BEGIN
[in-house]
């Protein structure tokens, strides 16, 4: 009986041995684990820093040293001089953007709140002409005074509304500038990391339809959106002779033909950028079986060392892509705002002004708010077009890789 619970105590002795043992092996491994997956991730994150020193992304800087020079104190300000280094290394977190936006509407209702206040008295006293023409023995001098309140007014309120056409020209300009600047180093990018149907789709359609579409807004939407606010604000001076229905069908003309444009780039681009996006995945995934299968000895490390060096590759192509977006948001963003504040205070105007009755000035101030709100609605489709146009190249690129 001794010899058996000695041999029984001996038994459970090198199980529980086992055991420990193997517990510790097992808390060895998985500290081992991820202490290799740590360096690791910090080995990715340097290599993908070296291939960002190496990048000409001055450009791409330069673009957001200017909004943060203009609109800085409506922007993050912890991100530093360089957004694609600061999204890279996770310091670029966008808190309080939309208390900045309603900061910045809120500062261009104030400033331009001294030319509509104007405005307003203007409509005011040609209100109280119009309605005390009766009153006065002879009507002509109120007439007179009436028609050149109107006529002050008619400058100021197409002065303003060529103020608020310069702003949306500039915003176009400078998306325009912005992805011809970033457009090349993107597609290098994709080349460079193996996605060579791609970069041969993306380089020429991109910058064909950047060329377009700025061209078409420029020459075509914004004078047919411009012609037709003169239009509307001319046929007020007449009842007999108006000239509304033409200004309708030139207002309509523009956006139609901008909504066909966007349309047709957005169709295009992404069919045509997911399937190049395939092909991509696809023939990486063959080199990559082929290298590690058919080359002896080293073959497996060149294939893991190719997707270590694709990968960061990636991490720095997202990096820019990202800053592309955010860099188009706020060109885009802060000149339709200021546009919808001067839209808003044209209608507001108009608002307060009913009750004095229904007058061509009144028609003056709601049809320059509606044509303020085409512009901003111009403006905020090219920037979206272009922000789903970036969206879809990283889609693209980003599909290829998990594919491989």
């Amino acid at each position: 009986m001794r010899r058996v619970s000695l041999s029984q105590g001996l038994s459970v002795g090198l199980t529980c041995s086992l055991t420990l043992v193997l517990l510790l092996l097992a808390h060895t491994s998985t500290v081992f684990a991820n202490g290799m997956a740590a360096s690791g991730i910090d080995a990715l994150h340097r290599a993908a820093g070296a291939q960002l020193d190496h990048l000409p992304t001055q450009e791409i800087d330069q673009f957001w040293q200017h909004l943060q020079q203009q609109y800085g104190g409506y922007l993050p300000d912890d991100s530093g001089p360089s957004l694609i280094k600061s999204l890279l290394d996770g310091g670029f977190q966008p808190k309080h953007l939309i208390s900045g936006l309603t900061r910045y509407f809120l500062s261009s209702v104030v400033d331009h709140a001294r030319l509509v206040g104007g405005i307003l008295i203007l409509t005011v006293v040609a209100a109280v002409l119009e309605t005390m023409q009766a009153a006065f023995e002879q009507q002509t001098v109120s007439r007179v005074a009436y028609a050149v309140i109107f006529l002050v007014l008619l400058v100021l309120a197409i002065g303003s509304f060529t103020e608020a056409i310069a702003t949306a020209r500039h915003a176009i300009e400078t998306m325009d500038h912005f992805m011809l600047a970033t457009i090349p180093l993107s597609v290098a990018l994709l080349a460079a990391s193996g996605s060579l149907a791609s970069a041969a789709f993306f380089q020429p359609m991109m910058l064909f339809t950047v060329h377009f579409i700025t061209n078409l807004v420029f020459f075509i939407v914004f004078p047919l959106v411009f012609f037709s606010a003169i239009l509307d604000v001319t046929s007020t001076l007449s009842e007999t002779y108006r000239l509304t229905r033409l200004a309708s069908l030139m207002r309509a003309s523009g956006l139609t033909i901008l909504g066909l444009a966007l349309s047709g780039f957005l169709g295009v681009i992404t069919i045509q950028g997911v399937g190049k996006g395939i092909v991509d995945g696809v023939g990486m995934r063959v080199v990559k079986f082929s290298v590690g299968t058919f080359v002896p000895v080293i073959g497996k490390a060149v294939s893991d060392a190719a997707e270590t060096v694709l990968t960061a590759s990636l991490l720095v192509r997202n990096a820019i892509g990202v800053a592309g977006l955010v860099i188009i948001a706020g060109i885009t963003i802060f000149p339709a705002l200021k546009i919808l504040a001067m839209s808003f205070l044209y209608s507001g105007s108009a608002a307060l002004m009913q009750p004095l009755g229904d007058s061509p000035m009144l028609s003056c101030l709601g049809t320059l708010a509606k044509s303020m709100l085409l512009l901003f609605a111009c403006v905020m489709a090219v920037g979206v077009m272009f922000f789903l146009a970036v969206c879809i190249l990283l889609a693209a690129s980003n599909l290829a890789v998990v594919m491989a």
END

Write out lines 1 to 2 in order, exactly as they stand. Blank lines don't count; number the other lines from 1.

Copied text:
[in-house]
């Protein structure tokens, strides 16, 4: 009986041995684990820093040293001089953007709140002409005074509304500038990391339809959106002779033909950028079986060392892509705002002004708010077009890789 619970105590002795043992092996491994997956991730994150020193992304800087020079104190300000280094290394977190936006509407209702206040008295006293023409023995001098309140007014309120056409020209300009600047180093990018149907789709359609579409807004939407606010604000001076229905069908003309444009780039681009996006995945995934299968000895490390060096590759192509977006948001963003504040205070105007009755000035101030709100609605489709146009190249690129 001794010899058996000695041999029984001996038994459970090198199980529980086992055991420990193997517990510790097992808390060895998985500290081992991820202490290799740590360096690791910090080995990715340097290599993908070296291939960002190496990048000409001055450009791409330069673009957001200017909004943060203009609109800085409506922007993050912890991100530093360089957004694609600061999204890279996770310091670029966008808190309080939309208390900045309603900061910045809120500062261009104030400033331009001294030319509509104007405005307003203007409509005011040609209100109280119009309605005390009766009153006065002879009507002509109120007439007179009436028609050149109107006529002050008619400058100021197409002065303003060529103020608020310069702003949306500039915003176009400078998306325009912005992805011809970033457009090349993107597609290098994709080349460079193996996605060579791609970069041969993306380089020429991109910058064909950047060329377009700025061209078409420029020459075509914004004078047919411009012609037709003169239009509307001319046929007020007449009842007999108006000239509304033409200004309708030139207002309509523009956006139609901008909504066909966007349309047709957005169709295009992404069919045509997911399937190049395939092909991509696809023939990486063959080199990559082929290298590690058919080359002896080293073959497996060149294939893991190719997707270590694709990968960061990636991490720095997202990096820019990202800053592309955010860099188009706020060109885009802060000149339709200021546009919808001067839209808003044209209608507001108009608002307060009913009750004095229904007058061509009144028609003056709601049809320059509606044509303020085409512009901003111009403006905020090219920037979206272009922000789903970036969206879809990283889609693209980003599909290829998990594919491989």